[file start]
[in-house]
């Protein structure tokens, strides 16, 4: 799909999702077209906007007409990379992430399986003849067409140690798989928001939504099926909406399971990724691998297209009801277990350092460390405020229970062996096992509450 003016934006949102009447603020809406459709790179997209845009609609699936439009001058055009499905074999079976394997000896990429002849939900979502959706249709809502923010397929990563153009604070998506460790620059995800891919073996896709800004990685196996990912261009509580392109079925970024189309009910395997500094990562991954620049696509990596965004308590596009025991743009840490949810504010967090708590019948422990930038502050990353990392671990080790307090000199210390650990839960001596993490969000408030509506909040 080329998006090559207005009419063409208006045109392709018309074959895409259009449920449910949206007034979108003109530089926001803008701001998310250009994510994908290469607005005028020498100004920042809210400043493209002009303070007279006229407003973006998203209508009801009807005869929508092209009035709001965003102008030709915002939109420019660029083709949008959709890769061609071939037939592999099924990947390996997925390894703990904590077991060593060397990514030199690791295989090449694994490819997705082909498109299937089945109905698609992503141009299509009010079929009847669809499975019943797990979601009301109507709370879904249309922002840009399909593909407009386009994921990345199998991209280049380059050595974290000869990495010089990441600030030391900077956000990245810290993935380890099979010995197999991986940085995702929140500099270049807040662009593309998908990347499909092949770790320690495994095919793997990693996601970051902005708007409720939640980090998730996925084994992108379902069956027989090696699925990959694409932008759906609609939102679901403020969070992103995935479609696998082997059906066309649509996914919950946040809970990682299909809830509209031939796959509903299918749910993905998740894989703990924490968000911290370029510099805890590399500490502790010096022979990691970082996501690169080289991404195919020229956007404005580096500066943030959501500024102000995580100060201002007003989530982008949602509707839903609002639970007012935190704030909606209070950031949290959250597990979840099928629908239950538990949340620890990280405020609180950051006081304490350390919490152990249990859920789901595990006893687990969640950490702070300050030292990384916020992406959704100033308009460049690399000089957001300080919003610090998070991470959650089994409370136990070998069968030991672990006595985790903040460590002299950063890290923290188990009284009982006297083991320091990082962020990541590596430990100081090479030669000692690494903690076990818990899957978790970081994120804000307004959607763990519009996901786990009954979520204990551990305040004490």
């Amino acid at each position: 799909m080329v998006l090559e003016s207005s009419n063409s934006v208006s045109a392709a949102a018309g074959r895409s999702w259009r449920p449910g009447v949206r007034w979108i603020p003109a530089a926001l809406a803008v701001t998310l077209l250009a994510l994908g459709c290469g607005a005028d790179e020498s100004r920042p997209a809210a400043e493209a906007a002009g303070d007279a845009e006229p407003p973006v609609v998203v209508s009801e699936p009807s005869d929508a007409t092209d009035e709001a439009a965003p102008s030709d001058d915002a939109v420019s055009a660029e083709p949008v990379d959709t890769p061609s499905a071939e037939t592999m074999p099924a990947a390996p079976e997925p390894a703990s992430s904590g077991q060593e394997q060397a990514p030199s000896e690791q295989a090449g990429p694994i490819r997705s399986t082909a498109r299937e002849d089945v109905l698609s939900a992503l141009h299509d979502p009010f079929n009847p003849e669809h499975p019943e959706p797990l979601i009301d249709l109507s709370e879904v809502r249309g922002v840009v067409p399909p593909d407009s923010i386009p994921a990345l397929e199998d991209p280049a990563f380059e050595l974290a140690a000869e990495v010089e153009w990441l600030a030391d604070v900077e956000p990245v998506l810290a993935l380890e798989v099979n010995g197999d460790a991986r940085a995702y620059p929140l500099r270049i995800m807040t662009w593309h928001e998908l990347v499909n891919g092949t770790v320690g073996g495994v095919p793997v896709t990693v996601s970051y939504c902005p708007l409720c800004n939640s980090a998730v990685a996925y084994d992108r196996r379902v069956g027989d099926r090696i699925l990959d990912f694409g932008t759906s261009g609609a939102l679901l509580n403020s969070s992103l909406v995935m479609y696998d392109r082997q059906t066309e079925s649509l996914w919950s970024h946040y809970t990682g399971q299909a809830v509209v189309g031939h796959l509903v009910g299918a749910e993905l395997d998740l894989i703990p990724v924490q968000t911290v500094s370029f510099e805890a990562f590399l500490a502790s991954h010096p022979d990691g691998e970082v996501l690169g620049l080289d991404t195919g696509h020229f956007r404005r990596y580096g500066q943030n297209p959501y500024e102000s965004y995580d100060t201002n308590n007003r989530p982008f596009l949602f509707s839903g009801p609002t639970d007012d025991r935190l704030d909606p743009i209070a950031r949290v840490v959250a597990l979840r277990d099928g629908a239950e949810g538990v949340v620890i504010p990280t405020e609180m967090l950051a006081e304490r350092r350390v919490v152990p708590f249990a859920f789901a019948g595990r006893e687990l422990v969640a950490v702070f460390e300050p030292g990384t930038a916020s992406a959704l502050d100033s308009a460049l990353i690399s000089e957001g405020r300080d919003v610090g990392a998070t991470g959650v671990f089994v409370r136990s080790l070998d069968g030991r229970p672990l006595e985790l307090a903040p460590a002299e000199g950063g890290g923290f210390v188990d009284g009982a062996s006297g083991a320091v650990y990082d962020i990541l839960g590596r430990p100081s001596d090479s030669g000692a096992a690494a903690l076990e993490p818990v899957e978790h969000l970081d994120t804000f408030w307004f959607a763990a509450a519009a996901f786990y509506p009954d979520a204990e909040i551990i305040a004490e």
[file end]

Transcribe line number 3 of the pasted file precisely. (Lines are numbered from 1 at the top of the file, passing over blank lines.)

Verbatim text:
């Amino acid at each position: 799909m080329v998006l090559e003016s207005s009419n063409s934006v208006s045109a392709a949102a018309g074959r895409s999702w259009r449920p449910g009447v949206r007034w979108i603020p003109a530089a926001l809406a803008v701001t998310l077209l250009a994510l994908g459709c290469g607005a005028d790179e020498s100004r920042p997209a809210a400043e493209a906007a002009g303070d007279a845009e006229p407003p973006v609609v998203v209508s009801e699936p009807s005869d929508a007409t092209d009035e709001a439009a965003p102008s030709d001058d915002a939109v420019s055009a660029e083709p949008v990379d959709t890769p061609s499905a071939e037939t592999m074999p099924a990947a390996p079976e997925p390894a703990s992430s904590g077991q060593e394997q060397a990514p030199s000896e690791q295989a090449g990429p694994i490819r997705s399986t082909a498109r299937e002849d089945v109905l698609s939900a992503l141009h299509d979502p009010f079929n009847p003849e669809h499975p019943e959706p797990l979601i009301d249709l109507s709370e879904v809502r249309g922002v840009v067409p399909p593909d407009s923010i386009p994921a990345l397929e199998d991209p280049a990563f380059e050595l974290a140690a000869e990495v010089e153009w990441l600030a030391d604070v900077e956000p990245v998506l810290a993935l380890e798989v099979n010995g197999d460790a991986r940085a995702y620059p929140l500099r270049i995800m807040t662009w593309h928001e998908l990347v499909n891919g092949t770790v320690g073996g495994v095919p793997v896709t990693v996601s970051y939504c902005p708007l409720c800004n939640s980090a998730v990685a996925y084994d992108r196996r379902v069956g027989d099926r090696i699925l990959d990912f694409g932008t759906s261009g609609a939102l679901l509580n403020s969070s992103l909406v995935m479609y696998d392109r082997q059906t066309e079925s649509l996914w919950s970024h946040y809970t990682g399971q299909a809830v509209v189309g031939h796959l509903v009910g299918a749910e993905l395997d998740l894989i703990p990724v924490q968000t911290v500094s370029f510099e805890a990562f590399l500490a502790s991954h010096p022979d990691g691998e970082v996501l690169g620049l080289d991404t195919g696509h020229f956007r404005r990596y580096g500066q943030n297209p959501y500024e102000s965004y995580d100060t201002n308590n007003r989530p982008f596009l949602f509707s839903g009801p609002t639970d007012d025991r935190l704030d909606p743009i209070a950031r949290v840490v959250a597990l979840r277990d099928g629908a239950e949810g538990v949340v620890i504010p990280t405020e609180m967090l950051a006081e304490r350092r350390v919490v152990p708590f249990a859920f789901a019948g595990r006893e687990l422990v969640a950490v702070f460390e300050p030292g990384t930038a916020s992406a959704l502050d100033s308009a460049l990353i690399s000089e957001g405020r300080d919003v610090g990392a998070t991470g959650v671990f089994v409370r136990s080790l070998d069968g030991r229970p672990l006595e985790l307090a903040p460590a002299e000199g950063g890290g923290f210390v188990d009284g009982a062996s006297g083991a320091v650990y990082d962020i990541l839960g590596r430990p100081s001596d090479s030669g000692a096992a690494a903690l076990e993490p818990v899957e978790h969000l970081d994120t804000f408030w307004f959607a763990a509450a519009a996901f786990y509506p009954d979520a204990e909040i551990i305040a004490e």